My dad's father, George Washington Busch (1874-1959)--also a character in Darkness Visible--was a second-generation American, an avid baseball fan who went to every single Pirate opener until the year before he died. He was fond of folksy sayings like "How's your liver?" and "See you on the pickle wagon." George played football and baseball; he was a great promoter of local baseball teams from the Homestead Grays to the mill teams. His job, superintendent of the machine shop in the USS Homestead Works, required grace under pressure and skill in making and repairing mill machinery. In retirement, he chose to spend most of his time in the summer months working in his backyard flower garden or in the large plot of vegetables around the corner. He didn't play an instrument, but loved to sing. In his younger days he sang second tenor in a barbershop quartet. He, Dad, Uncle Jack Breakwell (the Three Tenors) and I (the one alto) would sometimes sing around the piano for hours after Sunday dinner.
|Grandpa Busch with Ernie Stevens (left) in the machine shop office. This photo hung in my grandparents' bedroom for as far back as I can remember.|
|Grandpa sitting by the piano in the Breakwells' house in Squirrel Hill.|
|Grandpa at work in the 1920s. There was nothing small about the mill machine shop.|
Both my grandfathers outlived their wives. I think Grandpa Busch had the harder time of it afterwards, alone in the house on 21st Street. Even though he was the eldest, he outlived all his brothers and sisters. After Grandma Katilius died, Helen and her family moved in with Grandpa on the Farm, where many friends and family members came to visit.
If George Busch was macro, Anthony Katilius was micro. George worked on gigantic machines in huge mill buildings; Anthony worked on watches and violins. George worked for a big corporation, while Anthony worked for himself. George had a dozen siblings; Anthony left most of his family behind in Lithuania. But they both loved working outdoors, one in his garden, the other in his vineyard, and they both loved music.
|Dad, me, and Anthony on the Farm, 1945.|
He played high school football and baseball, and tennis at Pitt, but he would much rather be acting or directing. He played summer stock in Connecticut, worked at the Pittsburgh Playhouse and for Grace Price Productions, and eventually organized his own children's theater company. Occasionally, I performed in his productions. Like George he loved to sing--in choirs and solo. He often embarrassed me by singing as he walked down the street or through a store (the Edwards gene coming out).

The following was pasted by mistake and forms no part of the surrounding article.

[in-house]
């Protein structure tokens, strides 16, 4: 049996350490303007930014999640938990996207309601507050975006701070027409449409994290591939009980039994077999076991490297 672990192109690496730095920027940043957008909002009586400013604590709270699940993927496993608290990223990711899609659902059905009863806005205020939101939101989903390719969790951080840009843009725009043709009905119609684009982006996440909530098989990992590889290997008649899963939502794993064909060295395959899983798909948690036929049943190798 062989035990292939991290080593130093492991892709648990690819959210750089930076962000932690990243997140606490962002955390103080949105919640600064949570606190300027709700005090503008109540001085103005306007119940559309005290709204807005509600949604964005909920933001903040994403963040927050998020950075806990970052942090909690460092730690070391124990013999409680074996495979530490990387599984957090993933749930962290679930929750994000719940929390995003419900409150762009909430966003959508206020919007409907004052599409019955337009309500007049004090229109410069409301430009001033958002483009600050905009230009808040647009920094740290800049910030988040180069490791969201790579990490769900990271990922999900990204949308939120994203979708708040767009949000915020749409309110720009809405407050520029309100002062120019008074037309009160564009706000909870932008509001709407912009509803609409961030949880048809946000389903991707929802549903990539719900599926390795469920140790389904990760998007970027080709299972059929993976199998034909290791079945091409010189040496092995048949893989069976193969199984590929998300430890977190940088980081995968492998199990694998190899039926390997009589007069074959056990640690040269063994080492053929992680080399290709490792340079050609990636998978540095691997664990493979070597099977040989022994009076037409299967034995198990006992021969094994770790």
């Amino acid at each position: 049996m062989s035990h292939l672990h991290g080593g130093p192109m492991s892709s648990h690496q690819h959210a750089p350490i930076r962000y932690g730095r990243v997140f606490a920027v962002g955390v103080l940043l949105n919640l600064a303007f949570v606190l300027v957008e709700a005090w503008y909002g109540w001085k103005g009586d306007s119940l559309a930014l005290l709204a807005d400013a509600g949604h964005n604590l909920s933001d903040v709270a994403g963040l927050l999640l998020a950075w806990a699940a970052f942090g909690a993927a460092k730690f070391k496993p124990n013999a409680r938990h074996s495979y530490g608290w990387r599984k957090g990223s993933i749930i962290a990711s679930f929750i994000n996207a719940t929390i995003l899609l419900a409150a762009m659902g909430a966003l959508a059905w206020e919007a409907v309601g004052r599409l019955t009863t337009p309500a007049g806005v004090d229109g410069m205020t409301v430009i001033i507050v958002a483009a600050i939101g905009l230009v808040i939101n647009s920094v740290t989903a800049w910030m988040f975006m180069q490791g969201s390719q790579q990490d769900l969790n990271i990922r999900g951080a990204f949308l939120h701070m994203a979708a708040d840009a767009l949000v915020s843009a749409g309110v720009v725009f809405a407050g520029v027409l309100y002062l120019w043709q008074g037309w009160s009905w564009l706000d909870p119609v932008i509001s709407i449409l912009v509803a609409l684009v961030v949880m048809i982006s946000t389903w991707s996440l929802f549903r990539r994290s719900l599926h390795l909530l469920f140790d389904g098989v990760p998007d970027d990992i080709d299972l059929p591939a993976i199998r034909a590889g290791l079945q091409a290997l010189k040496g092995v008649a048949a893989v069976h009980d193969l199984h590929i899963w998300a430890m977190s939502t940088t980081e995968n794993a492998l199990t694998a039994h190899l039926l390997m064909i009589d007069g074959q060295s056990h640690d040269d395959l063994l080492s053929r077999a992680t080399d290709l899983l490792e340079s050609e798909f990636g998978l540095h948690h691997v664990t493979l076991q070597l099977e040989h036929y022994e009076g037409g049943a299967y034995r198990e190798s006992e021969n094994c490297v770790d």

|This photo of the 1919 Mechanics team from the Homestead Works has appeared all over the Homestead area. My father, the bat boy, shows by his downcast expression how miserable he was at being pressed into service. Grandpa is fourth from left.|
|From the 1925 Munhisko year book.|
But Dad's true life's work was teaching. He was a born teacher and really enjoyed working with kids. He took his love of theater and science to the classroom, and also directed school plays. During his teaching years, he would come home before my mother (who worked in the Katilius store) and make dinner, a task he preferred to cleaning up--which she did.
|In the Munhall H.S. chemistry lab. Dad won the Bausch and Lomb and Keivin Burns awards for excellence in science teaching.|
But I remember him most for his stories. I got him a mug that read "Keeper of the Family Tales", for that's what he was. He told stories about his family, his school days, his teaching, his numerous travels all over the globe--so many stories I couldn't begin to write them all down. In fact, without his stories, this blog post would be a lot shorter. and Darkness Visible never would have been written.
So here's to you, Dad--and Grandpas Busch and Katilius. Thanks so much for the wonderful memories.
|Dad getting his car ready for their honeymoon trip a day before his wedding.|